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"Dolemite" Actor, Hip-Hop Muse Rudy Ray Moore Dies At 81

October 20, 2008 3:44 PM ET

Dolemite actor Rudy Ray Moore died last week due to complications from diabetes. He was 81. In addition to being a blaxploitation film icon thanks to Dolemite, his character's fast-talking, street-walking persona served as a blueprint for many hip-hop stars whom he would inspire. Moore was one of the early champions of the hip-hop culture and collaborated with artists like Snoop Dogg, Big Daddy Kane and 2 Live Crew (on the song "Throw the Dick.") After starting out as a singer, Moore made the segue into comedy, releasing over 30 comedy albums and appearing in 18 films over the course of his career, but he'll always remembered for his role as Dolomite, the silver-tongued pimp. Moore helped paved the way for comics like Richard Pryor, as Moore's records were often so controversial for their language that stores would either refuse to stock his albums or place them behind the counter in brown bags. In 2000, Moore resurrected the Dolemite character for the first time in 20 years for the Insane Clown Posse film Big Money Hustlas. Moore is survived by his daughter and 98 year-old mother.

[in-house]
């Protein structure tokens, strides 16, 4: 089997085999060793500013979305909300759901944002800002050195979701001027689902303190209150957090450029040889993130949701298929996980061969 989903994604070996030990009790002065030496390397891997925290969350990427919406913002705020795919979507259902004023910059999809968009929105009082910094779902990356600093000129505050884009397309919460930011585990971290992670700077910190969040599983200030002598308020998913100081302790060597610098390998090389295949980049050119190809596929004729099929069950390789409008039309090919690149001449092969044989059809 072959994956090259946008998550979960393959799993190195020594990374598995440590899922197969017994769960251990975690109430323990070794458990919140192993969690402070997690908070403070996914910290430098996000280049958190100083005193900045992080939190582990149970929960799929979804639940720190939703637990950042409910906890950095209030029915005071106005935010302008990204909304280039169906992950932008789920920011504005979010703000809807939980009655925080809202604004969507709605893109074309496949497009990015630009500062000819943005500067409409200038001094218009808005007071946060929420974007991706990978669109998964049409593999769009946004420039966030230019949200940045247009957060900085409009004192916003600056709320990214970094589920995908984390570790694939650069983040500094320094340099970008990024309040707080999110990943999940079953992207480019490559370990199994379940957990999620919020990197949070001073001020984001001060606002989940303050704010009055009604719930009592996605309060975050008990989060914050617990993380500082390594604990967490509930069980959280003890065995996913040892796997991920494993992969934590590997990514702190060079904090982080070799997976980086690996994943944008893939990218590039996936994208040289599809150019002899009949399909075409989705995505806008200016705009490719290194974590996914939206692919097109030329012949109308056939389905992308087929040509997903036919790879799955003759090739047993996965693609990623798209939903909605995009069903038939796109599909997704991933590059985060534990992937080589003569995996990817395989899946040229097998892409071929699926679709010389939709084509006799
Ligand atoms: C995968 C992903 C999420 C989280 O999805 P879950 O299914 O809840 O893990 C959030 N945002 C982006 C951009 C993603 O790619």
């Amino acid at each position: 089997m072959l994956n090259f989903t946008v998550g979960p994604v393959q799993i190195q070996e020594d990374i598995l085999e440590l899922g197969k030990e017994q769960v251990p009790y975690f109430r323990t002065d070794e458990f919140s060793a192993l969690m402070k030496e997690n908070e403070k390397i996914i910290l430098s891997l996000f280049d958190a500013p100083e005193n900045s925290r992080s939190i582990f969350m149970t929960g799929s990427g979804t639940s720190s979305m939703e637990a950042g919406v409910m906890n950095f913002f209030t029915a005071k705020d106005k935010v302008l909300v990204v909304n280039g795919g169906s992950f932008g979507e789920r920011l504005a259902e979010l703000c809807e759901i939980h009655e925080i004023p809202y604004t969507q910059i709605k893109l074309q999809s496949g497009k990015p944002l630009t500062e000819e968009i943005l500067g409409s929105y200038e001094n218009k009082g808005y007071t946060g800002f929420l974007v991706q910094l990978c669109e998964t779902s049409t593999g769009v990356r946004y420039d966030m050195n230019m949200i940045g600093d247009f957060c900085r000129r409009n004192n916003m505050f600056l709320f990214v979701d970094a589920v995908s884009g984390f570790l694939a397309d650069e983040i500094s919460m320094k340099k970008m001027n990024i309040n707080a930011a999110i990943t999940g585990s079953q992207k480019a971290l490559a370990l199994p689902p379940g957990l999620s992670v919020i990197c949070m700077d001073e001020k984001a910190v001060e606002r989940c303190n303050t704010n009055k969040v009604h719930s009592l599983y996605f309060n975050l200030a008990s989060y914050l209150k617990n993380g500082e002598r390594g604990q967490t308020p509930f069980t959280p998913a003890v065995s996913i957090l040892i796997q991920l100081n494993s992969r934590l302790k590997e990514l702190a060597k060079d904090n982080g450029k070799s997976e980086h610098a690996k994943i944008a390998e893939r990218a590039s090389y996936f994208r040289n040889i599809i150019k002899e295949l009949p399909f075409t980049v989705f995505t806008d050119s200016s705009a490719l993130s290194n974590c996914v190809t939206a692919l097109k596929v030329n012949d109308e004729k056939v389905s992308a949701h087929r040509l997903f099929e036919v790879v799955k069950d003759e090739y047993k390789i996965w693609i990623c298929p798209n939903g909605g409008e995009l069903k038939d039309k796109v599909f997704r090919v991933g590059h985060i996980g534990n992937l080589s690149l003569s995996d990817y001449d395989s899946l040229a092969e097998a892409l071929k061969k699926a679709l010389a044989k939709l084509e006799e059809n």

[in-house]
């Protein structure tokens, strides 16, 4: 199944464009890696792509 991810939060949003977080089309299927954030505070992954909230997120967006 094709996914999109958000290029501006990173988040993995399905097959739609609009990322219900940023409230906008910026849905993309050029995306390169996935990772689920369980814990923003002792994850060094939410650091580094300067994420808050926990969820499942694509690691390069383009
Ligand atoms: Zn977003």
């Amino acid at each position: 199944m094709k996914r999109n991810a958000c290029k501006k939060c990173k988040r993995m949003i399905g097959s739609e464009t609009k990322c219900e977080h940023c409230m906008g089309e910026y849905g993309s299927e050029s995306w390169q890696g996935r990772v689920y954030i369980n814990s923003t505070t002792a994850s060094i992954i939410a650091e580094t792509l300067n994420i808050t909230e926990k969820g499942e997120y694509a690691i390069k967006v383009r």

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Song Stories

“Try a Little Tenderness”

Otis Redding | 1966

This pop standard had been previously recorded by dozens of artists, including by Bing Crosby 33 years before Otis Redding, who usually wrote his own songs, cut it. It was actually Sam Cooke’s 1964 take, which Redding’s manager played for Otis, that inspired the initially reluctant singer to take on the song. Isaac Hayes, then working as Stax Records’ in-house producer, handled the arrangement, and Booker T. and the MG’s were the backing band. Redding’s soulful version begins quite slowly and tenderly itself before mounting into a rousing, almost religious “You’ve gotta hold her, squeeze her …” climax. “I did that damn song you told me to do,” Redding told his manager. “It’s a brand new song now.”

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